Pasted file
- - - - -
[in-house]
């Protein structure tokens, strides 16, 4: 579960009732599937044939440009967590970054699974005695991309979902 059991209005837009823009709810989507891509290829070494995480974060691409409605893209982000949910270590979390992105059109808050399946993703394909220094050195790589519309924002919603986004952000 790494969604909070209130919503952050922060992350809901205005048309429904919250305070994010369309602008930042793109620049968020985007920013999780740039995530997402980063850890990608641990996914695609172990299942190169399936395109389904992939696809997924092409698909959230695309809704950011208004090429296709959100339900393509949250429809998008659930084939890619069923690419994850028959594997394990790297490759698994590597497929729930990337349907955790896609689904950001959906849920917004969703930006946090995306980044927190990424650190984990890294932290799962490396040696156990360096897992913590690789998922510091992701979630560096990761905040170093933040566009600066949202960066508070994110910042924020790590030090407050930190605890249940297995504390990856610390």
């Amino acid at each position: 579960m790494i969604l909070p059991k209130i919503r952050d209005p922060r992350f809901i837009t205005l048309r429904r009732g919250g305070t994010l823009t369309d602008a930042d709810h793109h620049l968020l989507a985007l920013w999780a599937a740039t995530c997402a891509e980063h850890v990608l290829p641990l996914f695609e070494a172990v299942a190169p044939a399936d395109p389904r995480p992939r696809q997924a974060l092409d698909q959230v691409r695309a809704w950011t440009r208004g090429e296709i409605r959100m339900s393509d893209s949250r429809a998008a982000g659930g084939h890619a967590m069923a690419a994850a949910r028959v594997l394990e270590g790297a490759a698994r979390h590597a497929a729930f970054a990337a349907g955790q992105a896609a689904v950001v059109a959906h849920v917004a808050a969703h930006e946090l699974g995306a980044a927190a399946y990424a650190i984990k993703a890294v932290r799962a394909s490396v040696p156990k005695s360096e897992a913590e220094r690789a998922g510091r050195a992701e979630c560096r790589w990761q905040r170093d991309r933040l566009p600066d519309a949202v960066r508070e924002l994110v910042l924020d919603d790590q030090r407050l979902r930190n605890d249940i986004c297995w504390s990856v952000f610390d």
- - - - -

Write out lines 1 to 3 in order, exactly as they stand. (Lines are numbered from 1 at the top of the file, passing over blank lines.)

[in-house]
């Protein structure tokens, strides 16, 4: 579960009732599937044939440009967590970054699974005695991309979902 059991209005837009823009709810989507891509290829070494995480974060691409409605893209982000949910270590979390992105059109808050399946993703394909220094050195790589519309924002919603986004952000 790494969604909070209130919503952050922060992350809901205005048309429904919250305070994010369309602008930042793109620049968020985007920013999780740039995530997402980063850890990608641990996914695609172990299942190169399936395109389904992939696809997924092409698909959230695309809704950011208004090429296709959100339900393509949250429809998008659930084939890619069923690419994850028959594997394990790297490759698994590597497929729930990337349907955790896609689904950001959906849920917004969703930006946090995306980044927190990424650190984990890294932290799962490396040696156990360096897992913590690789998922510091992701979630560096990761905040170093933040566009600066949202960066508070994110910042924020790590030090407050930190605890249940297995504390990856610390």
């Amino acid at each position: 579960m790494i969604l909070p059991k209130i919503r952050d209005p922060r992350f809901i837009t205005l048309r429904r009732g919250g305070t994010l823009t369309d602008a930042d709810h793109h620049l968020l989507a985007l920013w999780a599937a740039t995530c997402a891509e980063h850890v990608l290829p641990l996914f695609e070494a172990v299942a190169p044939a399936d395109p389904r995480p992939r696809q997924a974060l092409d698909q959230v691409r695309a809704w950011t440009r208004g090429e296709i409605r959100m339900s393509d893209s949250r429809a998008a982000g659930g084939h890619a967590m069923a690419a994850a949910r028959v594997l394990e270590g790297a490759a698994r979390h590597a497929a729930f970054a990337a349907g955790q992105a896609a689904v950001v059109a959906h849920v917004a808050a969703h930006e946090l699974g995306a980044a927190a399946y990424a650190i984990k993703a890294v932290r799962a394909s490396v040696p156990k005695s360096e897992a913590e220094r690789a998922g510091r050195a992701e979630c560096r790589w990761q905040r170093d991309r933040l566009p600066d519309a949202v960066r508070e924002l994110v910042l924020d919603d790590q030090r407050l979902r930190n605890d249940i986004c297995w504390s990856v952000f610390d």